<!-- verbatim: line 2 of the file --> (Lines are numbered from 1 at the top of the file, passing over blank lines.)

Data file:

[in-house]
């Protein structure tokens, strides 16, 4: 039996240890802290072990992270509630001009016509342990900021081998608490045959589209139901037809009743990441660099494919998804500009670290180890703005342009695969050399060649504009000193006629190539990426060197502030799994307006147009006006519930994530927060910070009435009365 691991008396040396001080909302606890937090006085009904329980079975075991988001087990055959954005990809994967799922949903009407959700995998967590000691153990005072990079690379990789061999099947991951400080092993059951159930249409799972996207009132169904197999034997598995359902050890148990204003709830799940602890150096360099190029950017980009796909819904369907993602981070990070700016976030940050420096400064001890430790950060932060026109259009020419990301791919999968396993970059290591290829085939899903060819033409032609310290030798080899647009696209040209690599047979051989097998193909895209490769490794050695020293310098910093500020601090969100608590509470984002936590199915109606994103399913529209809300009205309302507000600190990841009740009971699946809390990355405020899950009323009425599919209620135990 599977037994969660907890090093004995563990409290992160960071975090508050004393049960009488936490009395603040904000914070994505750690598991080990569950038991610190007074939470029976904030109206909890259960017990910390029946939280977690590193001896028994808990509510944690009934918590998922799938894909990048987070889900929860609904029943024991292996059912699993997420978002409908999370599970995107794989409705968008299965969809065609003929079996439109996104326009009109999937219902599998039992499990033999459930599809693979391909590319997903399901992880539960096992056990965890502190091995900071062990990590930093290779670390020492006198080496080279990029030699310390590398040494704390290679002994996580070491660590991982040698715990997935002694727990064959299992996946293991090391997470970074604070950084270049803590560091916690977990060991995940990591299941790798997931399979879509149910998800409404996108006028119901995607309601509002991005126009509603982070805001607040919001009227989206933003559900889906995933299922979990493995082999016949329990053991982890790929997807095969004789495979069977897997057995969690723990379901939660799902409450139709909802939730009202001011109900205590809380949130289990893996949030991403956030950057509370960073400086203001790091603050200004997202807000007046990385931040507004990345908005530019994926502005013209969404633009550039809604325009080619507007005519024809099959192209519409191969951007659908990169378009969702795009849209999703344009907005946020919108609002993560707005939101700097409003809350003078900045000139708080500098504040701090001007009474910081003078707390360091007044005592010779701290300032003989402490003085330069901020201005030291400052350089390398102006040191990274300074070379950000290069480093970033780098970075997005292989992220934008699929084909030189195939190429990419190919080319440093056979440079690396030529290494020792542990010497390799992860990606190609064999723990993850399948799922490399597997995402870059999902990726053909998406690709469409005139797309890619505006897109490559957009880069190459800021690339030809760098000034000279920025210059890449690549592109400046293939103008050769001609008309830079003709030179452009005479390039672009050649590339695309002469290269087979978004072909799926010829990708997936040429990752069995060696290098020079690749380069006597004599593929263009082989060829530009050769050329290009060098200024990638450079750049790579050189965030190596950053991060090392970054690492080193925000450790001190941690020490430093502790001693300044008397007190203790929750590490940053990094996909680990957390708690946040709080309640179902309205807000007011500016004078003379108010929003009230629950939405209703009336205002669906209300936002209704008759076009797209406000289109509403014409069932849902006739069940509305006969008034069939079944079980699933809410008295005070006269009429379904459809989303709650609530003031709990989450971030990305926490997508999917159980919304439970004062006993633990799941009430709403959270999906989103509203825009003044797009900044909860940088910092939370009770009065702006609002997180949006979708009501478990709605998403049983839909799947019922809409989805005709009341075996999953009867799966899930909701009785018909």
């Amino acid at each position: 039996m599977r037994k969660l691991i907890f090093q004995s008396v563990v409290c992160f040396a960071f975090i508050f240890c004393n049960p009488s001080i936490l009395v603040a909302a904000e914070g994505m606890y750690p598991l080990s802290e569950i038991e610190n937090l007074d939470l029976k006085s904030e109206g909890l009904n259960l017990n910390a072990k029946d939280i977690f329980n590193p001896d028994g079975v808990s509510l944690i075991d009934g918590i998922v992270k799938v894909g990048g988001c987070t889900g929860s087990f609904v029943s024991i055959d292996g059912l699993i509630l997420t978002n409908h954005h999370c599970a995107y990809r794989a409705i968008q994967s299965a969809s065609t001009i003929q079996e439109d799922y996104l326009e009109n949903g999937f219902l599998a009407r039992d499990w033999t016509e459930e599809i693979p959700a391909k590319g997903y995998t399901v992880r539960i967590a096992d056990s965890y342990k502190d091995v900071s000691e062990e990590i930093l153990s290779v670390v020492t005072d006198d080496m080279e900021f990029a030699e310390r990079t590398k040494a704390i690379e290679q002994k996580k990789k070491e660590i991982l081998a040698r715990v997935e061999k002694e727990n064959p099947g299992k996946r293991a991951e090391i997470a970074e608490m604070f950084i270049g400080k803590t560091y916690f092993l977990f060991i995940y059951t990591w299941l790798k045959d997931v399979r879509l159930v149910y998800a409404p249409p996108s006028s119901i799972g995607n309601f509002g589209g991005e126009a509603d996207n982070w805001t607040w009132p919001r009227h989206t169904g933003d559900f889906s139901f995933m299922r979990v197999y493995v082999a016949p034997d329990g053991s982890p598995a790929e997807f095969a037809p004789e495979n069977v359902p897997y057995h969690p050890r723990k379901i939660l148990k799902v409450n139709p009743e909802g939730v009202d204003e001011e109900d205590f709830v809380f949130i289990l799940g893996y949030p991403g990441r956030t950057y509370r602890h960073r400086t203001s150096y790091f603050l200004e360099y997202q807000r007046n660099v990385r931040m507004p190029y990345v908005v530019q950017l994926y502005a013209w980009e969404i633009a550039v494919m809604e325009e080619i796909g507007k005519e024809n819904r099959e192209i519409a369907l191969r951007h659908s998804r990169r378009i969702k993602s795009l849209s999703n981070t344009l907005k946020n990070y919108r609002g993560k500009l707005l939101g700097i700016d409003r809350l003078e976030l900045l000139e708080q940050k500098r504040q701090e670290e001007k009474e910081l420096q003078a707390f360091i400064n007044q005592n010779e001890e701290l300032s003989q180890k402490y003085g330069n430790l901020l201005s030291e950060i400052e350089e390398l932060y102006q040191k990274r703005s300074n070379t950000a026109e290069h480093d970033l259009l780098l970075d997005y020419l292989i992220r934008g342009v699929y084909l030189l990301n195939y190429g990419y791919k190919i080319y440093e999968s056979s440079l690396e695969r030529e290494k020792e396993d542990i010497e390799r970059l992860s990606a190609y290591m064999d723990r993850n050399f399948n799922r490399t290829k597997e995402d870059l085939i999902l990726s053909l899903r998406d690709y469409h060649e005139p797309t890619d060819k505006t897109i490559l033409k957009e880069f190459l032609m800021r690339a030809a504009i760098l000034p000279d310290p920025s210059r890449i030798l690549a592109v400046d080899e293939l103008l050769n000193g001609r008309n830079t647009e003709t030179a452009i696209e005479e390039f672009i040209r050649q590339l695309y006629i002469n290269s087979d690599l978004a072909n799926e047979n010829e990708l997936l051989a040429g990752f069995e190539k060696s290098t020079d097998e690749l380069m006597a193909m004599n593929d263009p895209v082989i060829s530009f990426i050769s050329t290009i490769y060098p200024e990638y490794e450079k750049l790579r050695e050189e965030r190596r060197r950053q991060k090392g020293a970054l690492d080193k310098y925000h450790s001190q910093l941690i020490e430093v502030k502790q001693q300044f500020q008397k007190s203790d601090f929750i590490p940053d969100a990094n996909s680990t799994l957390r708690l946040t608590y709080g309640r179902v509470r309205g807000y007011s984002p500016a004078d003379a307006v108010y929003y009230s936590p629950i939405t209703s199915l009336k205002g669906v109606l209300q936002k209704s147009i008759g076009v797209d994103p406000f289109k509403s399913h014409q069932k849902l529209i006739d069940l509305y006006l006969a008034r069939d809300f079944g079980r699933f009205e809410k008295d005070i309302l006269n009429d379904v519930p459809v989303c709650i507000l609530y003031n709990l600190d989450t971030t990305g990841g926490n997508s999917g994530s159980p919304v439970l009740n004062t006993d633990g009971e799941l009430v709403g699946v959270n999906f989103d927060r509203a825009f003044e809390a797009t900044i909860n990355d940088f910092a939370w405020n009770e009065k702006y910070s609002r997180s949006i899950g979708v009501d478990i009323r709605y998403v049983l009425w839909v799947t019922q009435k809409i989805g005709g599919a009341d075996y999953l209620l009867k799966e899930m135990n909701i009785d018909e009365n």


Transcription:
């Protein structure tokens, strides 16, 4: 039996240890802290072990992270509630001009016509342990900021081998608490045959589209139901037809009743990441660099494919998804500009670290180890703005342009695969050399060649504009000193006629190539990426060197502030799994307006147009006006519930994530927060910070009435009365 691991008396040396001080909302606890937090006085009904329980079975075991988001087990055959954005990809994967799922949903009407959700995998967590000691153990005072990079690379990789061999099947991951400080092993059951159930249409799972996207009132169904197999034997598995359902050890148990204003709830799940602890150096360099190029950017980009796909819904369907993602981070990070700016976030940050420096400064001890430790950060932060026109259009020419990301791919999968396993970059290591290829085939899903060819033409032609310290030798080899647009696209040209690599047979051989097998193909895209490769490794050695020293310098910093500020601090969100608590509470984002936590199915109606994103399913529209809300009205309302507000600190990841009740009971699946809390990355405020899950009323009425599919209620135990 599977037994969660907890090093004995563990409290992160960071975090508050004393049960009488936490009395603040904000914070994505750690598991080990569950038991610190007074939470029976904030109206909890259960017990910390029946939280977690590193001896028994808990509510944690009934918590998922799938894909990048987070889900929860609904029943024991292996059912699993997420978002409908999370599970995107794989409705968008299965969809065609003929079996439109996104326009009109999937219902599998039992499990033999459930599809693979391909590319997903399901992880539960096992056990965890502190091995900071062990990590930093290779670390020492006198080496080279990029030699310390590398040494704390290679002994996580070491660590991982040698715990997935002694727990064959299992996946293991090391997470970074604070950084270049803590560091916690977990060991995940990591299941790798997931399979879509149910998800409404996108006028119901995607309601509002991005126009509603982070805001607040919001009227989206933003559900889906995933299922979990493995082999016949329990053991982890790929997807095969004789495979069977897997057995969690723990379901939660799902409450139709909802939730009202001011109900205590809380949130289990893996949030991403956030950057509370960073400086203001790091603050200004997202807000007046990385931040507004990345908005530019994926502005013209969404633009550039809604325009080619507007005519024809099959192209519409191969951007659908990169378009969702795009849209999703344009907005946020919108609002993560707005939101700097409003809350003078900045000139708080500098504040701090001007009474910081003078707390360091007044005592010779701290300032003989402490003085330069901020201005030291400052350089390398102006040191990274300074070379950000290069480093970033780098970075997005292989992220934008699929084909030189195939190429990419190919080319440093056979440079690396030529290494020792542990010497390799992860990606190609064999723990993850399948799922490399597997995402870059999902990726053909998406690709469409005139797309890619505006897109490559957009880069190459800021690339030809760098000034000279920025210059890449690549592109400046293939103008050769001609008309830079003709030179452009005479390039672009050649590339695309002469290269087979978004072909799926010829990708997936040429990752069995060696290098020079690749380069006597004599593929263009082989060829530009050769050329290009060098200024990638450079750049790579050189965030190596950053991060090392970054690492080193925000450790001190941690020490430093502790001693300044008397007190203790929750590490940053990094996909680990957390708690946040709080309640179902309205807000007011500016004078003379108010929003009230629950939405209703009336205002669906209300936002209704008759076009797209406000289109509403014409069932849902006739069940509305006969008034069939079944079980699933809410008295005070006269009429379904459809989303709650609530003031709990989450971030990305926490997508999917159980919304439970004062006993633990799941009430709403959270999906989103509203825009003044797009900044909860940088910092939370009770009065702006609002997180949006979708009501478990709605998403049983839909799947019922809409989805005709009341075996999953009867799966899930909701009785018909």